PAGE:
Richard from Hampshire - England on July 16, 2014:

I never knew some of these existed, so I have lots to read up on now - thanks :)

Tolovaj Publishing House (author) from Ljubljana on May 18, 2014:

@Sorcerers Stone: Thank you for your kind words!

Sorcerers Stone on May 18, 2014:

You have compiled an excellent resource for me! I wish I could read ALL of it. However, I am grateful this lens is here when I get time for some reading! Internet air hug for you.

Tolovaj Publishing House (author) from Ljubljana on April 28, 2014:

@Charito1962: They are among favorite ones, but there are many other treasures!

Charito Maranan-Montecillo from Manila, Philippines on April 28, 2014:

My favorite tales are those written by the Grimm brothers and Hans Christian Andersen.

Tolovaj Publishing House (author) from Ljubljana on March 15, 2014:

@traveldestinations: Me too:)

traveldestinations on March 14, 2014:

Love the old fables.

Tolovaj Publishing House (author) from Ljubljana on February 04, 2014:

@Zeross4: I am glad you found something useful:)

Renee Dixon from Kentucky on February 03, 2014:

Loved this, a lot of things I hadn't heard of before- I think it's very important to read to children and teach them fables and fairy tales!

Tolovaj Publishing House (author) from Ljubljana on February 03, 2014:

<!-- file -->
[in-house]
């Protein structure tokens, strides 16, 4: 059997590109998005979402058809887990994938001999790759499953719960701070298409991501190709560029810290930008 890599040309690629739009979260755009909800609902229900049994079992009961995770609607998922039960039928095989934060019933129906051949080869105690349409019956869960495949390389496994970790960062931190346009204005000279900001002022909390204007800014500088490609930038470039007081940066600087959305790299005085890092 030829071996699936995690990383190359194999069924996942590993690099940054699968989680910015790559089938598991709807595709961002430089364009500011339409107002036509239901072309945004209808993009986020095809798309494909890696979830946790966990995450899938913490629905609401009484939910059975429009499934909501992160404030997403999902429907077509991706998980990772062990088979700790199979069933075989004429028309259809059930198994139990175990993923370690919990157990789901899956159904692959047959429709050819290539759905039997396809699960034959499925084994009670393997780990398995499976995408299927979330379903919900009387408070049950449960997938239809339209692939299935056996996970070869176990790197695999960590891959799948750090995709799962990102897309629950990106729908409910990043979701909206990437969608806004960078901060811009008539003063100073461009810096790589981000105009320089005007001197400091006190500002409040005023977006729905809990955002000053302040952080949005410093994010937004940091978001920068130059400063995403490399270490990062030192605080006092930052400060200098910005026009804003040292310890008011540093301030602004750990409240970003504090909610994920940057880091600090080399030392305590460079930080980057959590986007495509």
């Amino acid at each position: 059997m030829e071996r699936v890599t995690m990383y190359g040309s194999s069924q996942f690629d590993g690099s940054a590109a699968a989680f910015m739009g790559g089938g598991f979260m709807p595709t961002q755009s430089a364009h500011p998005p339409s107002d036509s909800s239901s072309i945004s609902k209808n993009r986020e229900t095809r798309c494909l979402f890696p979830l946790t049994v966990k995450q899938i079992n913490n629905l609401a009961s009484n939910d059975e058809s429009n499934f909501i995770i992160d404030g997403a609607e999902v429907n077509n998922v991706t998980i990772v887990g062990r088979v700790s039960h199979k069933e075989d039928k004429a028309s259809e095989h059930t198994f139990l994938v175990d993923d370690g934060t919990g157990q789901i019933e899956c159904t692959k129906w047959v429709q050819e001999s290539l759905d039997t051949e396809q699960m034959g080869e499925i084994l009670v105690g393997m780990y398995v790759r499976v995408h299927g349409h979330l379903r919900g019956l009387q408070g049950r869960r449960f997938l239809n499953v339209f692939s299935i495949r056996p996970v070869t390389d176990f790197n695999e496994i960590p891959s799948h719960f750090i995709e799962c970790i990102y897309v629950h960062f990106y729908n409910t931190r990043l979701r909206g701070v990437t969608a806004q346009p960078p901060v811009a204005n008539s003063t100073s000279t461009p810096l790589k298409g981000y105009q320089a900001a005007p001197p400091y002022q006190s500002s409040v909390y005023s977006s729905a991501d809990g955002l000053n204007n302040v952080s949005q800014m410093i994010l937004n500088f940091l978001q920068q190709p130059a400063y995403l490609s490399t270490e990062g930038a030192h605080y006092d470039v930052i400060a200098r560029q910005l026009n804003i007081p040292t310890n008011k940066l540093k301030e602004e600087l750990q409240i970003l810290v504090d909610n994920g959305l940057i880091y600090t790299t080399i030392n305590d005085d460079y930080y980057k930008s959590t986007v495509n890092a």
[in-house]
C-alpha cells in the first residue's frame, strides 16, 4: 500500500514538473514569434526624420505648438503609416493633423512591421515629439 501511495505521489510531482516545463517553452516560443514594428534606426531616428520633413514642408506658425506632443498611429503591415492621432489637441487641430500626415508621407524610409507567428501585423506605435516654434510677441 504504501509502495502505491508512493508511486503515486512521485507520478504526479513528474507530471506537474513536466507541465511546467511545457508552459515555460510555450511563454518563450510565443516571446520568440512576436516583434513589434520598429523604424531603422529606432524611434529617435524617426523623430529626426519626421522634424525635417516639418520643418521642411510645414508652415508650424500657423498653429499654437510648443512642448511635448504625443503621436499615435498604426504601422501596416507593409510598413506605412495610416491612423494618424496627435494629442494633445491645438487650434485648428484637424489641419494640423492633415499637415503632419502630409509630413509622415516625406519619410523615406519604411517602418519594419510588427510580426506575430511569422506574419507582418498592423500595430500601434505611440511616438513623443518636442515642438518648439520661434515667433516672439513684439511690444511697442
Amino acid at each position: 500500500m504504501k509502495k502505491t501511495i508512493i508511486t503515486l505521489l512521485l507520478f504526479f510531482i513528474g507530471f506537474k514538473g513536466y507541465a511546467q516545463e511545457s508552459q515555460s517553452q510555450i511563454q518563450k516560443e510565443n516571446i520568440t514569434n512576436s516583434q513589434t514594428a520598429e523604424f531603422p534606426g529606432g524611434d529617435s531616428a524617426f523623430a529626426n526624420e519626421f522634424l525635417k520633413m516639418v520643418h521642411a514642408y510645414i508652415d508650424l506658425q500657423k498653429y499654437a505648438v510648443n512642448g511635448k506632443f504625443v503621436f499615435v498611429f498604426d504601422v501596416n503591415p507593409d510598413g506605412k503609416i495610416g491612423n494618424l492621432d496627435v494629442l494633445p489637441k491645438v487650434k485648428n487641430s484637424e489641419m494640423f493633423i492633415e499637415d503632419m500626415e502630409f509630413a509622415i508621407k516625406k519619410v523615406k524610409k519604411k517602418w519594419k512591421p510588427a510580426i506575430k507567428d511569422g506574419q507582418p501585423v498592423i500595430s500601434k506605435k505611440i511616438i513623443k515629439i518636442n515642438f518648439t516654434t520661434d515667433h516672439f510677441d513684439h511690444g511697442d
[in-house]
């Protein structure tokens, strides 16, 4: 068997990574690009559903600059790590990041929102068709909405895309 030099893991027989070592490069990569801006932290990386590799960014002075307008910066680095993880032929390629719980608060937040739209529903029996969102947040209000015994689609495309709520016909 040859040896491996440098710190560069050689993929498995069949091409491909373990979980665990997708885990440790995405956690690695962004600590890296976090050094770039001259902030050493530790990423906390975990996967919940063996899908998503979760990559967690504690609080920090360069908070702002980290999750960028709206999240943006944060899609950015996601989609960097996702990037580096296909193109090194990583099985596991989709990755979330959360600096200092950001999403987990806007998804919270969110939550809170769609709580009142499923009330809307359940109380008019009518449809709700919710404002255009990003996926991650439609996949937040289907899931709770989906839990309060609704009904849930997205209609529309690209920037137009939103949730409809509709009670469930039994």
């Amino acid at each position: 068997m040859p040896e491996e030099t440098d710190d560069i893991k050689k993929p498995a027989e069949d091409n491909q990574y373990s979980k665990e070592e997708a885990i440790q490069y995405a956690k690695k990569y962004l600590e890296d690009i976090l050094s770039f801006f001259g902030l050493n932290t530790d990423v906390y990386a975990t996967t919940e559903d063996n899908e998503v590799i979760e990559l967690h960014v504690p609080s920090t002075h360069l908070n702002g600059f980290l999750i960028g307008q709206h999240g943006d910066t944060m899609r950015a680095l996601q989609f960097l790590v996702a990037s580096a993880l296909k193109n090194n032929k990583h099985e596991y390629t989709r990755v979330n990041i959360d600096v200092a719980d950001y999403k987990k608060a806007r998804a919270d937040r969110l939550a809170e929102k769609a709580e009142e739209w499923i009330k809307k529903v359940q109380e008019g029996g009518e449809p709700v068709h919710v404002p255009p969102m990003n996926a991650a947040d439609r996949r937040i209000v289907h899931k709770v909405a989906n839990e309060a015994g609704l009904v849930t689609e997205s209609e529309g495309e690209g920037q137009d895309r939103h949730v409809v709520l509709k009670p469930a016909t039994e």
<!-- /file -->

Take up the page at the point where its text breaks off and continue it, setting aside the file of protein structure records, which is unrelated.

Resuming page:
@VioletteRose LM: It is meant for parents who need reading material for kids:)

VioletteRose LM on January 31, 2014:

Wow this is a great list, thank you so much. They will be useful for my kids!

Tolovaj Publishing House (author) from Ljubljana on January 02, 2014:

@michaelangelo1: Thank you!

Tolovaj Publishing House (author) from Ljubljana on January 02, 2014:

@michaelangelo1: Thanks for the tip!

michaelangelo1 on December 30, 2013:

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michaelangelo1 on December 30, 2013:

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Tolovaj Publishing House (author) from Ljubljana on November 12, 2013:

@tonyleather: Thank you!

tonyleather on November 12, 2013:

What a comprehensive and informative lens! Thank you!

Tolovaj Publishing House (author) from Ljubljana on August 30, 2013:

@anonymous: Thank you very much for your kind comment.

anonymous on August 29, 2013:

I grew up hearing fables and fairy tales and enjoy both....you sure do put a lot of love straight from your heart to your pages and did it again with this gem!

Tolovaj Publishing House (author) from Ljubljana on August 25, 2013:

@Gypzeerose: Thank you very much!

Rose Jones on August 24, 2013:

Amazing lens - I learned so much and was charmed by the illustrations.

Tolovaj Publishing House (author) from Ljubljana on July 31, 2013:

@clevergirlname: Ahhh, childhood... We should never forget, right?

clevergirlname on July 30, 2013:

Great lens! I love fables - they bring me back to my childhood!

Tolovaj Publishing House (author) from Ljubljana on July 15, 2013:

@SimonJay: Thanks for your visit and comment:)

SimonJay on July 11, 2013:

Wow so much choice most of these i haven't even heard of before so thx for sharing.

Tolovaj Publishing House (author) from Ljubljana on July 07, 2013:

@vicky71: Great to hear that!

vicky71 on July 06, 2013:

My childhood returned as i was reading this lens. Lovely lens. Thanks

Tolovaj Publishing House (author) from Ljubljana on July 02, 2013:

@socialcx1: I am glad to hear that!

socialcx1 on July 01, 2013:

I really enjoyed reading this lens. Something different.

Tolovaj Publishing House (author) from Ljubljana on June 29, 2013:

@Unlimited11-11: :)